Sometimes, no matter how hard you try, failure becomes inevitable. For instance, the Detroit Lions. Seriously, was anyone surprised that they lost all 16 of their games? Not me, that’s for sure. And the rogue’s gallery of inevitable failures includes many other hallowed names like Michael Dukakis, Bill Buckner and the entire city of Cleveland.
But it’s always amusing and somewhat awe-inspiring when you get to see one of these failures in the making. And this year, we have that opportunity. This season, the Washington Nationals, despite the acquisition of Adam Dunn and the re-signing of Ryan Zimmerman, are currently on pace to lose 161 games. I assume they’ll pick up another one or two wins along the way but this is a team that just seems built to lose.
And it’s not just the losing. The Nationals also consistently find new ways to humiliate themselves. I mean, Elijah Dukes didn’t start yesterday because he showed up
late on account of his signing autographs for little kids! And it gets better. Giving up four runs in the ninth to the Marlins is one thing but not even being able to get your team’s name correct on their uniforms is a whole new level of failure.
Despite all that, I’m not completely convinced that the Nationals have claimed their place in the pantheon of losers. Have they achieved Cubs level futility with that ignominious 100 year drought hanging over their heads? Are they really 2008 Detroit Lions terrible? Frankly, I have to admit that the Nats haven’t quite earned those comparisons at this point. Their failure isn’t epic like the Cubs and isn’t quite as pathetic as the Lions. But, they do have company:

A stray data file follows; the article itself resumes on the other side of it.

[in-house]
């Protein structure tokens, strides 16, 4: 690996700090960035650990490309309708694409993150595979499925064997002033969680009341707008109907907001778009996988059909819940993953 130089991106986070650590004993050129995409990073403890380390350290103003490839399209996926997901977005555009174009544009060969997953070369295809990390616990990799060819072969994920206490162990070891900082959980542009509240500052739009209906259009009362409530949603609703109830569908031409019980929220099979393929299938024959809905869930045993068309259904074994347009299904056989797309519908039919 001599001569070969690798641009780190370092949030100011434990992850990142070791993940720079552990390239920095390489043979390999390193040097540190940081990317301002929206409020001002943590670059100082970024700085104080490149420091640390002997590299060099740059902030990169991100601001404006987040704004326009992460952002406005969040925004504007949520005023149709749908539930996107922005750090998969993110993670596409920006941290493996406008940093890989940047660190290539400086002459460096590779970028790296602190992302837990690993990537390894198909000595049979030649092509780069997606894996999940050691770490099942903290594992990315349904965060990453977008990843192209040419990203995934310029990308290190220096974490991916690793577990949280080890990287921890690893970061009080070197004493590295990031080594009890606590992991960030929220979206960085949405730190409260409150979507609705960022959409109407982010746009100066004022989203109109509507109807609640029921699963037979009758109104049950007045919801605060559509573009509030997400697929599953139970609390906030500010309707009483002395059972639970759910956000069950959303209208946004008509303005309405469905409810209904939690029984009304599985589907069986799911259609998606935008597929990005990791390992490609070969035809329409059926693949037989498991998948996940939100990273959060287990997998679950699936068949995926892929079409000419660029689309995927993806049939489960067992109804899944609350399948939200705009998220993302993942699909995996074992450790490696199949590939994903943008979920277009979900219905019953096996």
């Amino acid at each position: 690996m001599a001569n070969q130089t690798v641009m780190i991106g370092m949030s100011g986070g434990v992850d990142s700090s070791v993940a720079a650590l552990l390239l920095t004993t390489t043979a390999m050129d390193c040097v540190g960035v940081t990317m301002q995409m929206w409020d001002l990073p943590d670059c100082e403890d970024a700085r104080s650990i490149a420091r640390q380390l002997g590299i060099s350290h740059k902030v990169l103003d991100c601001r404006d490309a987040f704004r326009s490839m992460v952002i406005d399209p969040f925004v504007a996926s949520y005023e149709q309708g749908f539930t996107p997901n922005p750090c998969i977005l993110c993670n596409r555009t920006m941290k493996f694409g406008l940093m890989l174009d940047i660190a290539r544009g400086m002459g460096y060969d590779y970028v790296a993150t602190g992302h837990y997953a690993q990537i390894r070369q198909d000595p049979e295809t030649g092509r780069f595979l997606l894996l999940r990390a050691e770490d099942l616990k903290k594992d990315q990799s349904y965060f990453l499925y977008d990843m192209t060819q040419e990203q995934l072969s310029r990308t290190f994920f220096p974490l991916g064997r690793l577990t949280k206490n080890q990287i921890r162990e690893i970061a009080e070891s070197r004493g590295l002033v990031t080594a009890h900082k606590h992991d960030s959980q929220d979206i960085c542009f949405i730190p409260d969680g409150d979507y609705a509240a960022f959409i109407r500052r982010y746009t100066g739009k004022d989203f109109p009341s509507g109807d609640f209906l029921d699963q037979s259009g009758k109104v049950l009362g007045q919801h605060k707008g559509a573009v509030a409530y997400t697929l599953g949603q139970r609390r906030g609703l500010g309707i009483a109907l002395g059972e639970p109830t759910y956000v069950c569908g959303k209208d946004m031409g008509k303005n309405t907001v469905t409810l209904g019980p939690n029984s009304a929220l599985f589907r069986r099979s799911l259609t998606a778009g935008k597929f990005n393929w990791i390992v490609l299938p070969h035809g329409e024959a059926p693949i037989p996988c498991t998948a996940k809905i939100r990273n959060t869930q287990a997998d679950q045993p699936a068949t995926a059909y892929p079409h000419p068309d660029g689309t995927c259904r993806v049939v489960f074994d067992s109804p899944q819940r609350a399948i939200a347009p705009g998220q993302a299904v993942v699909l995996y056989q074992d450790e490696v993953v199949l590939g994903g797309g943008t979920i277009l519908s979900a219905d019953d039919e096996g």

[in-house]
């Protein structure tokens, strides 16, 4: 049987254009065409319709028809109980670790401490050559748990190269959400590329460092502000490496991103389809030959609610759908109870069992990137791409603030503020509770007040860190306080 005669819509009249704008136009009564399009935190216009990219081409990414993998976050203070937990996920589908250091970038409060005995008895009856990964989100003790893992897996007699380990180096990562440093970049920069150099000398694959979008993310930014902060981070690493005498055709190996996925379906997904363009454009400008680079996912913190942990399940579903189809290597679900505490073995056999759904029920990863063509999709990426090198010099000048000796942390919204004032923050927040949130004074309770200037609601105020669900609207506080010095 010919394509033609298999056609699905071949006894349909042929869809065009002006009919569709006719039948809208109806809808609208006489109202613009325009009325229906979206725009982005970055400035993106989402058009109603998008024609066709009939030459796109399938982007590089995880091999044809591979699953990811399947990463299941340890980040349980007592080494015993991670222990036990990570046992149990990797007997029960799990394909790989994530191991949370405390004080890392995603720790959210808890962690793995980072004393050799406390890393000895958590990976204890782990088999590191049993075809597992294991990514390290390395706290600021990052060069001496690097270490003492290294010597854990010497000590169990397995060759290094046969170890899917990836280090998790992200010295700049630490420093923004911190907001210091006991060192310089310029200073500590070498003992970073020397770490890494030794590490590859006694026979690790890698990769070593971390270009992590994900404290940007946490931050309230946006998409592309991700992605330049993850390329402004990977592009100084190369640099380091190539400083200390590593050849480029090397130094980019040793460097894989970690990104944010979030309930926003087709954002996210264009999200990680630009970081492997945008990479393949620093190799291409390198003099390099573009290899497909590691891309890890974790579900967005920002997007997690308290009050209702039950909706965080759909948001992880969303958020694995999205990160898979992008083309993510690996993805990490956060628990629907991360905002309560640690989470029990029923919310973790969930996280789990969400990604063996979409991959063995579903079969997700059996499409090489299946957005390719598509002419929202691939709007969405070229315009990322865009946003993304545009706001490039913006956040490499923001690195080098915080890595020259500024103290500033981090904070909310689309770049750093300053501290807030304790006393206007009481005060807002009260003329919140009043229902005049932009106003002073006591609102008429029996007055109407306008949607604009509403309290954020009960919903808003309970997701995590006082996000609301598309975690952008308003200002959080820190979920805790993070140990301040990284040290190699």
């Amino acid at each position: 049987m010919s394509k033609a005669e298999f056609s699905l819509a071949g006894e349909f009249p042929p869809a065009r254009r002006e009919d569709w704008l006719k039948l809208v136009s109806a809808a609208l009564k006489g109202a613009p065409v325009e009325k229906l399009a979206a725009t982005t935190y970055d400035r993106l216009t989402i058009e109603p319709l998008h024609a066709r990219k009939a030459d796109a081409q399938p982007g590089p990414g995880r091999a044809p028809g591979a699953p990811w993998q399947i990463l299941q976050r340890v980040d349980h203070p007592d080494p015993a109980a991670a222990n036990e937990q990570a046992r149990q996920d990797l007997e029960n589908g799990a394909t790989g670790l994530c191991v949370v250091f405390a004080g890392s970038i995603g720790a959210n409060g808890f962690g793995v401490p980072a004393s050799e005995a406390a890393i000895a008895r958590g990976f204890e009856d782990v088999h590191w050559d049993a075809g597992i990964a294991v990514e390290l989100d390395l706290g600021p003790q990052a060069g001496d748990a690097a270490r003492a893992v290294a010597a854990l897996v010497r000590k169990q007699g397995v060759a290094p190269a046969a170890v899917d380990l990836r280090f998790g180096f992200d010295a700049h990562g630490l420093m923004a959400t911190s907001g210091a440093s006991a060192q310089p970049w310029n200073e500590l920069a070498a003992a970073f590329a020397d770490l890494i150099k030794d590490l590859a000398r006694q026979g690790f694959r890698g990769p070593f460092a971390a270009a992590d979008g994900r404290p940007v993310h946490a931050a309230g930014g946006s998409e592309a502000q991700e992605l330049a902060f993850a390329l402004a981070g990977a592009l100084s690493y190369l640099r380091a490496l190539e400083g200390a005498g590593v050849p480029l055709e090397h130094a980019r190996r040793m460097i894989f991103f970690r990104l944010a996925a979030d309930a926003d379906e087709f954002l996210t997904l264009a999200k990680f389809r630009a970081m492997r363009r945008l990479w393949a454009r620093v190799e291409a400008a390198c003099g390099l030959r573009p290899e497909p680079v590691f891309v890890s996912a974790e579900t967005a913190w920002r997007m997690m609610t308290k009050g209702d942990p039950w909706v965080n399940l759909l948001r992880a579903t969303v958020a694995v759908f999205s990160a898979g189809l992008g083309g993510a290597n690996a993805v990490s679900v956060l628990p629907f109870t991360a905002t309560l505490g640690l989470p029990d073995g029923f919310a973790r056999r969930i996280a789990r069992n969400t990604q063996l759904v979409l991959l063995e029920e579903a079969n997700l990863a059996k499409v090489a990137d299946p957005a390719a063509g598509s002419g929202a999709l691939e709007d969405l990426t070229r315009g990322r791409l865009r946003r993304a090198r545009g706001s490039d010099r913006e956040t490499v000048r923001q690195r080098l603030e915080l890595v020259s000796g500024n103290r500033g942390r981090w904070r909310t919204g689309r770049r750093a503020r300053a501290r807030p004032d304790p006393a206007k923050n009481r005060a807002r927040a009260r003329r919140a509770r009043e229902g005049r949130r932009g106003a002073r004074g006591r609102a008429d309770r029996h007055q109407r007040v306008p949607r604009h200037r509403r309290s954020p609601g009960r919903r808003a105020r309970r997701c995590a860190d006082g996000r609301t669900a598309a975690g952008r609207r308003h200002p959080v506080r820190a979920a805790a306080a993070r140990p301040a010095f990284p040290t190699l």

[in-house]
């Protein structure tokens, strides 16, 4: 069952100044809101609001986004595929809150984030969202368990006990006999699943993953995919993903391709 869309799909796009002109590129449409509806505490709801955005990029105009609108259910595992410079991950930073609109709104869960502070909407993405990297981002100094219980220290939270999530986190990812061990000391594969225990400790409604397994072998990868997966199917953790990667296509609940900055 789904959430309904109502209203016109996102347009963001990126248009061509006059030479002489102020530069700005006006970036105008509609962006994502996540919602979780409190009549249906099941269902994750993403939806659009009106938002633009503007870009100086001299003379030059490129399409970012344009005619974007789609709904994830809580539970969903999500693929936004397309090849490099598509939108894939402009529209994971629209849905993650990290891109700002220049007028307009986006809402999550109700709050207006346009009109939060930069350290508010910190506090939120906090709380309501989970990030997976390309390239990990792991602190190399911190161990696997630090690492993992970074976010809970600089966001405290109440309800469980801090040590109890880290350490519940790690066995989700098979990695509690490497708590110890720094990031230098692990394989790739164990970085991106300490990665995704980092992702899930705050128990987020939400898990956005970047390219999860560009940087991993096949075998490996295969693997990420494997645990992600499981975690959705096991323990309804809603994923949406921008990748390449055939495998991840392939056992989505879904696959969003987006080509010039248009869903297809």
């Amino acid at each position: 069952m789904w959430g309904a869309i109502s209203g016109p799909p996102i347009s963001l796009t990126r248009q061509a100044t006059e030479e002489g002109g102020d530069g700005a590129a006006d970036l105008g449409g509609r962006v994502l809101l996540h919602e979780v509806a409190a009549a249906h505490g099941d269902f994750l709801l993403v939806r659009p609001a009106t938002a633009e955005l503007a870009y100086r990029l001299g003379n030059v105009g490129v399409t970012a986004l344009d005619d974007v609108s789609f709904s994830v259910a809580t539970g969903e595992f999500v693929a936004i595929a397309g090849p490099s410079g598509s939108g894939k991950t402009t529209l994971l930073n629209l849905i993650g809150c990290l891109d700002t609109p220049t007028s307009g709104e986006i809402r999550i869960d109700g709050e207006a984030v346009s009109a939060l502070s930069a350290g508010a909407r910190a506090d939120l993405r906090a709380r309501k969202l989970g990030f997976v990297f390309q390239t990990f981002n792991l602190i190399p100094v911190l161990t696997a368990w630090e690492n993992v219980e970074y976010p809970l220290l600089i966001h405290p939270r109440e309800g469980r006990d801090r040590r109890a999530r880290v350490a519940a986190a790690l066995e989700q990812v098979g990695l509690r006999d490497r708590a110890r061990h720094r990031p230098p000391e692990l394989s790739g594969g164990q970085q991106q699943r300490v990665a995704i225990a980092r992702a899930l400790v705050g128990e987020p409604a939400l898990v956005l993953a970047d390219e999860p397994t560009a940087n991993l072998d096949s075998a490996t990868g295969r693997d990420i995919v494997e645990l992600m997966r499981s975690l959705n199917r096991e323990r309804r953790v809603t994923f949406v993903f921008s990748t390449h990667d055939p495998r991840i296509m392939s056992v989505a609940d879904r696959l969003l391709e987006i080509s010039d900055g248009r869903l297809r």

Yep, that seems about right.
-“Natinals” photo via FanIQ
-“Boxer” video via Every Day Should be Saturday
And here I thought this was supposed to be the slow point in the RSBS year. The elections are over (well, mostly) and baseball is still a couple months away from pitchers and catchers reporting. What could we possibly have to debate or comment on? Luckily, though, this is not your normal year. Thank god for shoe-throwing Iraqis, Kennedy-coiffed Illinois pols and baseball’s winter meetings.
With all of the problems facing the United States right now, it’s important that we ask the important questions. Like, is shoe chucking an attention getting scheme or a legitimate critique of American foreign policy? (Here’s a hint on that one. Anyone who actually understood the Middle East would not claim that the act was just about attention. Throwing your shoe is a mortal insult. If a shoe had been thrown at Zinedine Zidane, he would have head-butted the thrower.)
Or, with the city of New York involved in a free agency bubble that rivals the housing bubble and internet bubble combined, have the Mets become as evil as the Yankees or is their dauphin status chronic?
However, if we aren’t willing to answer these questions or concentrate on the imminent and necessary demise of the Big Three and the impending credit card crisis, there’s really only one other place we can go for solutions: the demented but brilliant mind of Andy Samberg.
Seriously, if that’s not a critique of US foreign policy, I don’t know what is.